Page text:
Topic 1 can help to understand this, I think. Consider when the GM says “he grabs you and shouts, ordering to submit,” with no roll, and that’s cool. Consider then when you throw the guy over the balcony, perhaps with a successful roll I guess, and the GM says, “he grabs the railing and doesn’t fall,” and then, even, “he climbs down to the window below and escapes.” Both are saying what the NPC does without a roll, but the time when he grabbed you and the time when he broke his fall (and maybe escaped) are definitely not the same thing. The GM stopped playing and started writing.

People tend not to like sudden shifts in authorities’ current construction, i.e., when it was not known or accepted that someone at the table can do that, and then they just do. Shifting from I casually hope this happens to This is what will happen right there in the moment faces some unhappy effects among the people playing, which historically has led to the allegedly masterful or subtle version in which the NPCs’ actions are nominally or apparently rolled for, but they’re actually resolved preeisely as stated above. In other words, shifting authorities specifically to the outcome category and lying about it. I assume you are not talking about doing this in your game, but I think a lot of us can see that it’s an elephant that is, if not actually in the room, definitely right outside the window looking in.

Topic 2 is relevant as well, because the player-side mechanic is absolutely designed to directly defy any such possibility of deception. It is, perhaps, the most outright commitment to “yes, your NPC guys can too fail” in the hobby prior to the 2000s. I think you would do well to consider why such a defiant mechanic was deemed desirable by those role-players, including the authors.

In fact, let’s go right to the cestus-armed fist boxing punch: it is flatly toxic to desire to have X happen to the extent that you have pre-writtten it, mentally and emotionally, to happen, and yet also to use devices of play which admit to the possibility that it will not. One is inevitably trapped between being unhappy with outcomes in play vs. sneaking and lying in order to be happy with them.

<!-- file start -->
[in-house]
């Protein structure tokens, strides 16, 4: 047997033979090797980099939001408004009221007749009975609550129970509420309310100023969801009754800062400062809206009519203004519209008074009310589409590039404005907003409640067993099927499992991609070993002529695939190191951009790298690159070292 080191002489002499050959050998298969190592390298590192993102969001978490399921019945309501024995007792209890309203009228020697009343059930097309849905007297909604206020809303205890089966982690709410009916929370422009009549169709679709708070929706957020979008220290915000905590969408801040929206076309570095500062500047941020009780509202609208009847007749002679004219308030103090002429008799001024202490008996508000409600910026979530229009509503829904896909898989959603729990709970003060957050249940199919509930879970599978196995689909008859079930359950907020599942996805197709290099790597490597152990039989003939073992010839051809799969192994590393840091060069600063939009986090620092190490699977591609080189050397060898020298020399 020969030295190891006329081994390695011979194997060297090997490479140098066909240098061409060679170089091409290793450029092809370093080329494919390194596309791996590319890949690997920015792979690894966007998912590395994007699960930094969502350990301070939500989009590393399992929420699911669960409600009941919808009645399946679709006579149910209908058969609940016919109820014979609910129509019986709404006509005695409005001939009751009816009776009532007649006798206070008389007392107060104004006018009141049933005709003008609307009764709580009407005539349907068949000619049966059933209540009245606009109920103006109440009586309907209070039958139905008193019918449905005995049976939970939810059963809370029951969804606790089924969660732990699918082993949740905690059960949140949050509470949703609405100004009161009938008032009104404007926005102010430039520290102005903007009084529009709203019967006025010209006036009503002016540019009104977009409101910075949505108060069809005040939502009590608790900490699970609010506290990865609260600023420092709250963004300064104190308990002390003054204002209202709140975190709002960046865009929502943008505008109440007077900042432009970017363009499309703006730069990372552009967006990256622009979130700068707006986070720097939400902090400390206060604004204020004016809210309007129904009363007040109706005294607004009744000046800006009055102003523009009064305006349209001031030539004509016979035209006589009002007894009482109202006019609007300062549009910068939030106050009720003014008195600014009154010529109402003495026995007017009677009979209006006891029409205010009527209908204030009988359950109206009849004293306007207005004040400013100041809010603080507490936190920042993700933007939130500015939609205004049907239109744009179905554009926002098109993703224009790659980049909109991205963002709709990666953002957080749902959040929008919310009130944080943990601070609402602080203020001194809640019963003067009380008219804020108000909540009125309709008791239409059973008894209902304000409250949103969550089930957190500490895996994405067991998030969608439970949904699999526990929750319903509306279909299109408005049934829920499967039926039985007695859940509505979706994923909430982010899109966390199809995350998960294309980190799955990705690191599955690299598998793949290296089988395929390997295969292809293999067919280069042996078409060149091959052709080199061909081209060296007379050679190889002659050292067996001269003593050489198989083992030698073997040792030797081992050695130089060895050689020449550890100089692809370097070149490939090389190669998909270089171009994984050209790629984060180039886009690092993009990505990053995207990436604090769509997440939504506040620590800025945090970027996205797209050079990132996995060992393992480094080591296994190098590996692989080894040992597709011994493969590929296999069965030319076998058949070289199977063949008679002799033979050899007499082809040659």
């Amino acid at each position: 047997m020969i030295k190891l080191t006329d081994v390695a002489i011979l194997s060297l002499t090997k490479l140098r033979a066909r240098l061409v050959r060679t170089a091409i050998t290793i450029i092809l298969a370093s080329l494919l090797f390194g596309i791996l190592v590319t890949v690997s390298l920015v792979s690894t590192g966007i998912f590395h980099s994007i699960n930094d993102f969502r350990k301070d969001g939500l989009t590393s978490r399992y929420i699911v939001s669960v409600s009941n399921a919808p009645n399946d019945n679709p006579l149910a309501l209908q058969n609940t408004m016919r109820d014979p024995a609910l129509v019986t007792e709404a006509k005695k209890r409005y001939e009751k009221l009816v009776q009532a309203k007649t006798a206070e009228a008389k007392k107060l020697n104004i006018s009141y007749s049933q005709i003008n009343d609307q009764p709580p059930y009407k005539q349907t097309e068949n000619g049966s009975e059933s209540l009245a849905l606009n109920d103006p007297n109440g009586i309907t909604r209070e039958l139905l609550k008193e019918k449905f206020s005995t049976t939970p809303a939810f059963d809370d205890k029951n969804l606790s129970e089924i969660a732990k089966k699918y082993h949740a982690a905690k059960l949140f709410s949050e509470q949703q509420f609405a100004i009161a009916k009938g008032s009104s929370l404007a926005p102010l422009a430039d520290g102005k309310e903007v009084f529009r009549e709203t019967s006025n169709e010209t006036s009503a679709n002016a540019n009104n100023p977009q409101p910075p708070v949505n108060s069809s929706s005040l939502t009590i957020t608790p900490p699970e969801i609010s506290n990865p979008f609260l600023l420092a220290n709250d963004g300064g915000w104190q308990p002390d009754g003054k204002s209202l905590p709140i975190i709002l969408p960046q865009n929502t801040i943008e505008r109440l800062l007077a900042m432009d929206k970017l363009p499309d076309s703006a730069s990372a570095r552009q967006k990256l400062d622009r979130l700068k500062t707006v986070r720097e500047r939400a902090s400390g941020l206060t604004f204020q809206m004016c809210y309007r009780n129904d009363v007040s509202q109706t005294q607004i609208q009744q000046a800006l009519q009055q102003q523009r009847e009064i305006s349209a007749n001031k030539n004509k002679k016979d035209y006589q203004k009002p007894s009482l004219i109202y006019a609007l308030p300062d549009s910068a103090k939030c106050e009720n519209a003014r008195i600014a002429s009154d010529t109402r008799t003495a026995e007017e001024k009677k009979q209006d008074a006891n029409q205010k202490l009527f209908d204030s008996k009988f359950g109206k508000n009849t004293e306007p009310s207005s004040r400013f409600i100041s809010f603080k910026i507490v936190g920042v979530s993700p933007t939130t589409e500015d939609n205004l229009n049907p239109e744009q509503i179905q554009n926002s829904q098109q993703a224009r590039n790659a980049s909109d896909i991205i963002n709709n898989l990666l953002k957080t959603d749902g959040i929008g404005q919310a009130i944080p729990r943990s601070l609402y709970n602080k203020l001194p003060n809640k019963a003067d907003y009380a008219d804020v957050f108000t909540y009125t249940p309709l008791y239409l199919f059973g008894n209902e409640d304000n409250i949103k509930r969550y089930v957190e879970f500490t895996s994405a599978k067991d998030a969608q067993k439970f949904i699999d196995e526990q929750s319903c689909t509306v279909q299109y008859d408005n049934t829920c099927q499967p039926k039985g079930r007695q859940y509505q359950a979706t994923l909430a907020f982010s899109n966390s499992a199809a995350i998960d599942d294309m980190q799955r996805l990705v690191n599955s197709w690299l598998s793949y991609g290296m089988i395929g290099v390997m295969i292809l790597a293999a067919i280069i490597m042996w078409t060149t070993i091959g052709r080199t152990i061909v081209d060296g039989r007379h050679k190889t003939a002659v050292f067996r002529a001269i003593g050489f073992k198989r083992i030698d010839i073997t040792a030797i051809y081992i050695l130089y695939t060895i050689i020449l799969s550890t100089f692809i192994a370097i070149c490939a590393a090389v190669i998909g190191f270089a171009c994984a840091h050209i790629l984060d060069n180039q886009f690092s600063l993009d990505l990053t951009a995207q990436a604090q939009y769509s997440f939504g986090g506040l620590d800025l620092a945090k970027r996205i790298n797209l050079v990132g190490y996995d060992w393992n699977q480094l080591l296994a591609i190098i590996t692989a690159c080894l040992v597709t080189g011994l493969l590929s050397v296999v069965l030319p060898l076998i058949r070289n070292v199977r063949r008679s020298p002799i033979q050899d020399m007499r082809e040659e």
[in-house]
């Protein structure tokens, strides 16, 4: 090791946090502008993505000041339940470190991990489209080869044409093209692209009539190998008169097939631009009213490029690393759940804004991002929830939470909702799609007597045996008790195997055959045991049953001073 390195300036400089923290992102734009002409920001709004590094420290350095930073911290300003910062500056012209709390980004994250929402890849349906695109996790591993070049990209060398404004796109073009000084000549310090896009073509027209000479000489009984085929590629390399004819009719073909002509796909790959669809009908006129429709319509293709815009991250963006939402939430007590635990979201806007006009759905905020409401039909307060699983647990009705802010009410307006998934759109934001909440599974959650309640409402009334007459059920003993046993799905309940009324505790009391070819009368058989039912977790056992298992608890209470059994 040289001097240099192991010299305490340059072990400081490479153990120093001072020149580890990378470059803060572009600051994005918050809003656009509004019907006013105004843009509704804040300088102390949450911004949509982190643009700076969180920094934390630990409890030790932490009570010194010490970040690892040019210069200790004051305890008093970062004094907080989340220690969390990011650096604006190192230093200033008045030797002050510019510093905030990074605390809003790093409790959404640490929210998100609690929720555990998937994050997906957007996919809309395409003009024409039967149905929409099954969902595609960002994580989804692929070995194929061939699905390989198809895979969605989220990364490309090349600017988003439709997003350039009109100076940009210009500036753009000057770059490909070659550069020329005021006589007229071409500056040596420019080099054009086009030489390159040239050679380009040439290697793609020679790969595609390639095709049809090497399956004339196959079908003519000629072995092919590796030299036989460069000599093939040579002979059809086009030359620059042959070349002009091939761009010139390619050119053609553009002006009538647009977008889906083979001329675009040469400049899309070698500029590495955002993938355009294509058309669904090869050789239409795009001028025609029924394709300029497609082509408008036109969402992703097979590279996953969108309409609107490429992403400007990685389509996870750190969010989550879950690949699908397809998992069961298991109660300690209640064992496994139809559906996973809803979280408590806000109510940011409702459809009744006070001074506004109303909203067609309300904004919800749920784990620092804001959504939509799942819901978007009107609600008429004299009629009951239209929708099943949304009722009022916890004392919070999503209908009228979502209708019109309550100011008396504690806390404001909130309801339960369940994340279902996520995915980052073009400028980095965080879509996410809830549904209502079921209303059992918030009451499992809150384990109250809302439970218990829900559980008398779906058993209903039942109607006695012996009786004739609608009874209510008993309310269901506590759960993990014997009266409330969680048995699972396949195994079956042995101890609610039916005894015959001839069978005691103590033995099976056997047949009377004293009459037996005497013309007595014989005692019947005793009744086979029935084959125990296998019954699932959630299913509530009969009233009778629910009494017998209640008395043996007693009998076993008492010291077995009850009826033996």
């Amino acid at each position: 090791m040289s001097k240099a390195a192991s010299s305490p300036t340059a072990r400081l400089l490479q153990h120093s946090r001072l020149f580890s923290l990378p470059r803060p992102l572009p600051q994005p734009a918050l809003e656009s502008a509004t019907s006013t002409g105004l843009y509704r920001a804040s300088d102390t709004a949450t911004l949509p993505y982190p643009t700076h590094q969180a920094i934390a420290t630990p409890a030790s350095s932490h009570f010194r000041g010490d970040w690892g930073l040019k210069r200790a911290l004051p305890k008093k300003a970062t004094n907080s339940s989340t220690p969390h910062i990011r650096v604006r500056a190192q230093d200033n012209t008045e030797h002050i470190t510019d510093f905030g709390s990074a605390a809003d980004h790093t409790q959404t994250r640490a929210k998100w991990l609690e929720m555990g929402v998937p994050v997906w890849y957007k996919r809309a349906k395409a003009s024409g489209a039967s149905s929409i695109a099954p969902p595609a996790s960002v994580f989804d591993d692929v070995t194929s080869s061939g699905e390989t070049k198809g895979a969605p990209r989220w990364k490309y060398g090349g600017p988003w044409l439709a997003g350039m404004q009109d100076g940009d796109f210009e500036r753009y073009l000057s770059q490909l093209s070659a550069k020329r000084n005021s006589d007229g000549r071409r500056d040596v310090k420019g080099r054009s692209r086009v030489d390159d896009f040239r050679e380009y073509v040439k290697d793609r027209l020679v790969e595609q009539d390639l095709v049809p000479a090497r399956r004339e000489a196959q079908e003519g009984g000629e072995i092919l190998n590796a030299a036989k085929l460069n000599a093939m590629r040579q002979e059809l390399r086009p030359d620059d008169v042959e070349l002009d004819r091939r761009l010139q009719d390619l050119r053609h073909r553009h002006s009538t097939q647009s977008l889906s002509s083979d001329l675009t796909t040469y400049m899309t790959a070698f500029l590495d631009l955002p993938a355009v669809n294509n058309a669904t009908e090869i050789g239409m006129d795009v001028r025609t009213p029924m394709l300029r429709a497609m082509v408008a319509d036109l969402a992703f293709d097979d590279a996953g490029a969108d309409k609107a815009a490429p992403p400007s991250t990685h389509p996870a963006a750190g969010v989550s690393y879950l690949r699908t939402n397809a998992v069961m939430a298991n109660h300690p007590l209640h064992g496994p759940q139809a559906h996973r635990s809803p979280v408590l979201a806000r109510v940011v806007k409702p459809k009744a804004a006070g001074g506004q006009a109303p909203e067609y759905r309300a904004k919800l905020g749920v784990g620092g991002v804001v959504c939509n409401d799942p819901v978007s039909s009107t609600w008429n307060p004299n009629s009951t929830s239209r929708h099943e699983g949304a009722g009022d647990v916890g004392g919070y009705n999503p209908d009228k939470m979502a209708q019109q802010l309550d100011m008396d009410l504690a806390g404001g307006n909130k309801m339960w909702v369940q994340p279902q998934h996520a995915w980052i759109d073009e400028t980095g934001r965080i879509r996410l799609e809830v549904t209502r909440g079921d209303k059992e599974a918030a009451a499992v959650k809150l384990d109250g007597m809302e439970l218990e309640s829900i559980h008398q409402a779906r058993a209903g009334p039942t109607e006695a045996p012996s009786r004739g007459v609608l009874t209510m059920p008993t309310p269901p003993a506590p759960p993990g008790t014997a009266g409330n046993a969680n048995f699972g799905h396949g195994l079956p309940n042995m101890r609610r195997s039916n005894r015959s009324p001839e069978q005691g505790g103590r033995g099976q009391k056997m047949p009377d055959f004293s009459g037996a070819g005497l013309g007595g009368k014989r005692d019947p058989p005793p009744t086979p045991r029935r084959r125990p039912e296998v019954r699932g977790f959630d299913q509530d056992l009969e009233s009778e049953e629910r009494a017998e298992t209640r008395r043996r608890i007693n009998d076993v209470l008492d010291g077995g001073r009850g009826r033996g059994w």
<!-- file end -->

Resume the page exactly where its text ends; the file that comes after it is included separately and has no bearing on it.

Fortunately, now that it’s happened, you are seeking solutions. It would appear the hobby has provided a big “yes, do that” from its earliest days: just say whether NPCs succeed or fail, we all know that’s how it works, and no lying about it. That works, so, hooray, awesome, problem solved ... except that the trouble was not the failure at all, it was the pre-writing for outcomes.

And that is really a problem, and the solution you’ve proposed isn’t going to make it go away. Even if you shift to “NPCs do not roll,” if you maintain this notion that “the GM guides the story” and therefore use this NPC-action device to determine outcomes, then the day will come when some player’s rolled result, or some player’s understanding of what is happening, or even some statement of yours made a few moments previously, is going to pull the rug right out from under your writer’s plan again. And you’ll be right back where you started before this post, and if five decades’ history is any guide, sooner or later you are going to resort to manipulative and eventually deceptive means of making play cease to be play and start doing, instead, what you want.

Here’s really good reference for related matters, from recent play of the (almost) same game: Troubles in Solar Town.